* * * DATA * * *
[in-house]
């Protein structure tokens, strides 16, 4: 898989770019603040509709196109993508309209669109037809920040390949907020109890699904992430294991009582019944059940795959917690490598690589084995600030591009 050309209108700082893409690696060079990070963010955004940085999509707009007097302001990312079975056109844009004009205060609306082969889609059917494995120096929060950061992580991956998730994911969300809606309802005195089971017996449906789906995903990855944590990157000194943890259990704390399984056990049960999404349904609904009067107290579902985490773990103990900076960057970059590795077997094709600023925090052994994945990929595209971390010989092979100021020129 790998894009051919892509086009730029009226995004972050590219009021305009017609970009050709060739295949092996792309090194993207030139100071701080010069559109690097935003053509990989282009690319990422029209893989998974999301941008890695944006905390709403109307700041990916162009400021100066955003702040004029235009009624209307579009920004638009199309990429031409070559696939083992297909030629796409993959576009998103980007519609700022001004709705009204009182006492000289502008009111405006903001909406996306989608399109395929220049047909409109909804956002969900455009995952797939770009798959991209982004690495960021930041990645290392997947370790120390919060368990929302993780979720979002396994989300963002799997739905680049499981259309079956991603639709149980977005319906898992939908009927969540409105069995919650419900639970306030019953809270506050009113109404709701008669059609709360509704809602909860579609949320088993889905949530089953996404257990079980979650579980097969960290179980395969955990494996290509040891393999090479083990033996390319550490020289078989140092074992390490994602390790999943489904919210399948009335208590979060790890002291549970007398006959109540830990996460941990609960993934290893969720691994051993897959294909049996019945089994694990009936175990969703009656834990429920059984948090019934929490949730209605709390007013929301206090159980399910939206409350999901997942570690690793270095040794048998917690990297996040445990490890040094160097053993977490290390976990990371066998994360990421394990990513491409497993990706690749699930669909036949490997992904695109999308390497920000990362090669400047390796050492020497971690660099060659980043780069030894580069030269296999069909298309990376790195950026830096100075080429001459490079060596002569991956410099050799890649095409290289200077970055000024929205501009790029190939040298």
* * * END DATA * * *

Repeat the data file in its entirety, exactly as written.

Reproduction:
[in-house]
């Protein structure tokens, strides 16, 4: 898989770019603040509709196109993508309209669109037809920040390949907020109890699904992430294991009582019944059940795959917690490598690589084995600030591009 050309209108700082893409690696060079990070963010955004940085999509707009007097302001990312079975056109844009004009205060609306082969889609059917494995120096929060950061992580991956998730994911969300809606309802005195089971017996449906789906995903990855944590990157000194943890259990704390399984056990049960999404349904609904009067107290579902985490773990103990900076960057970059590795077997094709600023925090052994994945990929595209971390010989092979100021020129 790998894009051919892509086009730029009226995004972050590219009021305009017609970009050709060739295949092996792309090194993207030139100071701080010069559109690097935003053509990989282009690319990422029209893989998974999301941008890695944006905390709403109307700041990916162009400021100066955003702040004029235009009624209307579009920004638009199309990429031409070559696939083992297909030629796409993959576009998103980007519609700022001004709705009204009182006492000289502008009111405006903001909406996306989608399109395929220049047909409109909804956002969900455009995952797939770009798959991209982004690495960021930041990645290392997947370790120390919060368990929302993780979720979002396994989300963002799997739905680049499981259309079956991603639709149980977005319906898992939908009927969540409105069995919650419900639970306030019953809270506050009113109404709701008669059609709360509704809602909860579609949320088993889905949530089953996404257990079980979650579980097969960290179980395969955990494996290509040891393999090479083990033996390319550490020289078989140092074992390490994602390790999943489904919210399948009335208590979060790890002291549970007398006959109540830990996460941990609960993934290893969720691994051993897959294909049996019945089994694990009936175990969703009656834990429920059984948090019934929490949730209605709390007013929301206090159980399910939206409350999901997942570690690793270095040794048998917690990297996040445990490890040094160097053993977490290390976990990371066998994360990421394990990513491409497993990706690749699930669909036949490997992904695109999308390497920000990362090669400047390796050492020497971690660099060659980043780069030894580069030269296999069909298309990376790195950026830096100075080429001459490079060596002569991956410099050799890649095409290289200077970055000024929205501009790029190939040298």